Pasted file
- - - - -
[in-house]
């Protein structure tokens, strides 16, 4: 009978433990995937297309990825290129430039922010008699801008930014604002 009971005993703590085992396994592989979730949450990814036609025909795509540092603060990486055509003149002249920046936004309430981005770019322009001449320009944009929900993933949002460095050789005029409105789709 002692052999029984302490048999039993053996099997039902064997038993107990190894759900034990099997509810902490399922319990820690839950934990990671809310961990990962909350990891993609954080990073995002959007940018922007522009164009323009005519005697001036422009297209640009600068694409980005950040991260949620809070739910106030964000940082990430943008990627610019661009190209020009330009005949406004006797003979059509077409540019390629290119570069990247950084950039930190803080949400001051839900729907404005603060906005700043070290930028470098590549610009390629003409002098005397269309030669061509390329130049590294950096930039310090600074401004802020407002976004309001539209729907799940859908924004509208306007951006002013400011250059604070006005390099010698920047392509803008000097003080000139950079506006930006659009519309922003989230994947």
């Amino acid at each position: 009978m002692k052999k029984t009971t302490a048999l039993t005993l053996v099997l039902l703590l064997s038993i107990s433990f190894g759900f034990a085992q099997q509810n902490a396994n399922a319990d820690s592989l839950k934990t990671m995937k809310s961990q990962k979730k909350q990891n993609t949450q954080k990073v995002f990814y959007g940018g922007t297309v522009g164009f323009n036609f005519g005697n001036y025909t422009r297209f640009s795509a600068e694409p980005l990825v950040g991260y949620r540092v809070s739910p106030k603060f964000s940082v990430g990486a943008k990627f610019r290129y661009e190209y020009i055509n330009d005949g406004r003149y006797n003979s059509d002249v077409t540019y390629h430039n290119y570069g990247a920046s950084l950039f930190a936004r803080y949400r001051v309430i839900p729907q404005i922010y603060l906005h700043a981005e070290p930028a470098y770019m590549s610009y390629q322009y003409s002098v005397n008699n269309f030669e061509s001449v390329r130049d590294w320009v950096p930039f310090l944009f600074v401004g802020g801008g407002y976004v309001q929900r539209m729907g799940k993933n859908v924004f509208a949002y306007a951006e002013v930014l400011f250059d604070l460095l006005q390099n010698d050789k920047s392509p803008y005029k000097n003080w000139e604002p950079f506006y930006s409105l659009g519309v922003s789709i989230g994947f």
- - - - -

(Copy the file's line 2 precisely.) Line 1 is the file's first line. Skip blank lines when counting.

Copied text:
């Protein structure tokens, strides 16, 4: 009978433990995937297309990825290129430039922010008699801008930014604002 009971005993703590085992396994592989979730949450990814036609025909795509540092603060990486055509003149002249920046936004309430981005770019322009001449320009944009929900993933949002460095050789005029409105789709 002692052999029984302490048999039993053996099997039902064997038993107990190894759900034990099997509810902490399922319990820690839950934990990671809310961990990962909350990891993609954080990073995002959007940018922007522009164009323009005519005697001036422009297209640009600068694409980005950040991260949620809070739910106030964000940082990430943008990627610019661009190209020009330009005949406004006797003979059509077409540019390629290119570069990247950084950039930190803080949400001051839900729907404005603060906005700043070290930028470098590549610009390629003409002098005397269309030669061509390329130049590294950096930039310090600074401004802020407002976004309001539209729907799940859908924004509208306007951006002013400011250059604070006005390099010698920047392509803008000097003080000139950079506006930006659009519309922003989230994947």